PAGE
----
Growing up, I heard a riddle that made a major impression on me:
A man and his son are in a serious car accident. The man is killed instantly. The boy is badly injured and is rushed to the hospital for surgery. The surgeon enters the emergency room, looks at the boy, and says: “I can’t operate on this boy. He is my son.” Who is the surgeon?
Odds are that you caught on to the trick here right away. Many schoolchildren, after all, now realize that there are several possible answers here: Maybe the boy has two happily married dads, maybe he was adopted by foster parents, or maybe one or both of his parents are transgendered. Or perhaps, ever so mundanely, the surgeon is a woman.
Yet this riddle still stumps some people. And we still often qualify certain job titles, particularly in male-dominated fields, with words like “woman” or “female.” (For that matter, we also do this in reverse, inserting the word “male” before “nurse” and other pink-collared job titles. And people of color are routinely qualified by their race or ethnicity in phrases such as “African-American doctor” or “Latina scientist”.)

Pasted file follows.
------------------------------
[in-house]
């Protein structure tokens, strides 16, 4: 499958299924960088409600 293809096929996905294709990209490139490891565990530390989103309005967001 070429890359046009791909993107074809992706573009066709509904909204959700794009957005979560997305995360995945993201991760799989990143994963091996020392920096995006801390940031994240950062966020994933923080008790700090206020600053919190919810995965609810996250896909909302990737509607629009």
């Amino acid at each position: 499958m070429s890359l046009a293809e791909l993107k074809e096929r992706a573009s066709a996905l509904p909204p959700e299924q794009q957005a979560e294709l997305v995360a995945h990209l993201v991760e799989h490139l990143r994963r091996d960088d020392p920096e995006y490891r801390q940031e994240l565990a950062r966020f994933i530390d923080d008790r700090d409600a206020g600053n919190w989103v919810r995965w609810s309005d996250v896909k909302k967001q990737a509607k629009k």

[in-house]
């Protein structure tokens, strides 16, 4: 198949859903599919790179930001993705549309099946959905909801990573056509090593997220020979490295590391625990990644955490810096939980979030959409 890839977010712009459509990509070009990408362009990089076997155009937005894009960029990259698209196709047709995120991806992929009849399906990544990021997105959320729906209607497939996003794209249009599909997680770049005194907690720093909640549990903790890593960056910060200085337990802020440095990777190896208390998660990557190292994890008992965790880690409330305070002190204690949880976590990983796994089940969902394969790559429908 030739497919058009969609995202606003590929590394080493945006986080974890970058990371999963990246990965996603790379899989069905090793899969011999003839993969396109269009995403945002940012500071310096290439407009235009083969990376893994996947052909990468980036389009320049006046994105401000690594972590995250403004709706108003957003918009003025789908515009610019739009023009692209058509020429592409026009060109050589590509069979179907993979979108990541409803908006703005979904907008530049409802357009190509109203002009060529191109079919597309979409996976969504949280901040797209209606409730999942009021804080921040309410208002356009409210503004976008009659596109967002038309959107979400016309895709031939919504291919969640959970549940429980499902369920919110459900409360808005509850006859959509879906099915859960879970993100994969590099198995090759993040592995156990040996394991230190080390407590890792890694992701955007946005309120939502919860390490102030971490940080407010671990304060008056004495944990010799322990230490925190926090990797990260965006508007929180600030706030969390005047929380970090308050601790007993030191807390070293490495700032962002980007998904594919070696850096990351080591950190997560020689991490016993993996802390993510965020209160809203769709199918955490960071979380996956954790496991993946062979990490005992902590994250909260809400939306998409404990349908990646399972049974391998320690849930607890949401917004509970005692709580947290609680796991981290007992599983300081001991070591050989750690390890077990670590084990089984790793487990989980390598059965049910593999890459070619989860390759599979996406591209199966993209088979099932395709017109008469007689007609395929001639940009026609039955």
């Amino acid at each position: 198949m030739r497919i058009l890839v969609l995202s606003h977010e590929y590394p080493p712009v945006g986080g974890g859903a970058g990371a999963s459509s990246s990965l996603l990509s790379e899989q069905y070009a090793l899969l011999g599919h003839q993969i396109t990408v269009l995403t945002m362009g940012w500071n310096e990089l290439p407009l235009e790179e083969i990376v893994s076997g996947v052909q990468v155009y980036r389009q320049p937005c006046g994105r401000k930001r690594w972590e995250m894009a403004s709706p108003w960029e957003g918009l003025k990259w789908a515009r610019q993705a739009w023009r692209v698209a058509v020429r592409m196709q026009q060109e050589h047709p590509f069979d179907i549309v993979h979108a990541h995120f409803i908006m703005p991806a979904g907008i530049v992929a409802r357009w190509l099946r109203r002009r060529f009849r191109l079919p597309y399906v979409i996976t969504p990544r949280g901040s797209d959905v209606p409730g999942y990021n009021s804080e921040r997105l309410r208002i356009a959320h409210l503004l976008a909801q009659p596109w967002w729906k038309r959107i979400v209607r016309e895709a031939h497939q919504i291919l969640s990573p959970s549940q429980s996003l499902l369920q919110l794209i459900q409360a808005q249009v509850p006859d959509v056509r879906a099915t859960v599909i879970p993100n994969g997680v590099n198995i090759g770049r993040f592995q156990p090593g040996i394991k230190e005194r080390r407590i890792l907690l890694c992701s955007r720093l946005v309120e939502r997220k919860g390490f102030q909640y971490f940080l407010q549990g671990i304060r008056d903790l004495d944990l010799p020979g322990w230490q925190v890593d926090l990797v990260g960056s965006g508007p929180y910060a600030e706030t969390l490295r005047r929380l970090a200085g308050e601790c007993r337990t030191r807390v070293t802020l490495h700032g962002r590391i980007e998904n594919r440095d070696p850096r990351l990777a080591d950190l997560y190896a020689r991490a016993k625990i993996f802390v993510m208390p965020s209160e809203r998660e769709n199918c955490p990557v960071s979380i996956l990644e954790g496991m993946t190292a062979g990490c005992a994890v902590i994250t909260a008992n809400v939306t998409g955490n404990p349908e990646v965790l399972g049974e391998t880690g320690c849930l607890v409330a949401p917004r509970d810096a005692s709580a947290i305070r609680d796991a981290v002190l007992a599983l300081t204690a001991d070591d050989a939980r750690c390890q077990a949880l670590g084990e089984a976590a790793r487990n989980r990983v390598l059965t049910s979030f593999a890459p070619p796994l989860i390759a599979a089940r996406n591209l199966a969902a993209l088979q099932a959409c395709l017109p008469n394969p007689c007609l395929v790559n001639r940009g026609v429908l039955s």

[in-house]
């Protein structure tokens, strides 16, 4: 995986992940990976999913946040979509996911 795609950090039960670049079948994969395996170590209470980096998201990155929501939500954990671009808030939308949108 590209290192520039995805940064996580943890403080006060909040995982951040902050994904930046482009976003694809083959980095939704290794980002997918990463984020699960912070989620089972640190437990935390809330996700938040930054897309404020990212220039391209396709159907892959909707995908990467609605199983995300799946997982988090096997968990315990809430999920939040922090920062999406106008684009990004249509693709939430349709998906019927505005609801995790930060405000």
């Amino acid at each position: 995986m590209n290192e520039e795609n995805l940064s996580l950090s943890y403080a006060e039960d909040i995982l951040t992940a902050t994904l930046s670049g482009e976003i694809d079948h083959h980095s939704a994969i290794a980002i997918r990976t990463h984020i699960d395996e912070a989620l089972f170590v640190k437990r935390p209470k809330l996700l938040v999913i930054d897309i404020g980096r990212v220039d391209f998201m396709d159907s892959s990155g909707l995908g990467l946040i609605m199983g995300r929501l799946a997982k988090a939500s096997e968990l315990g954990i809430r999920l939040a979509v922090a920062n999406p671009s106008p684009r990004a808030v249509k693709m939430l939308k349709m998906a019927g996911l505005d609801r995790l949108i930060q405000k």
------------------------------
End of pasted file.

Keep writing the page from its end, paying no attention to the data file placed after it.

It’s no secret why we do this: There simply aren’t enough women in these professions. Numerous articles have been written about the dearth of women in science and philosophy, for example, and there’s been much discussion about women’s progress (or the lack thereof) in the upper echelons of business and government, thanks to the release of books like Sheryl Sandberg’s Lean In.
But what are the implications of speaking this way?
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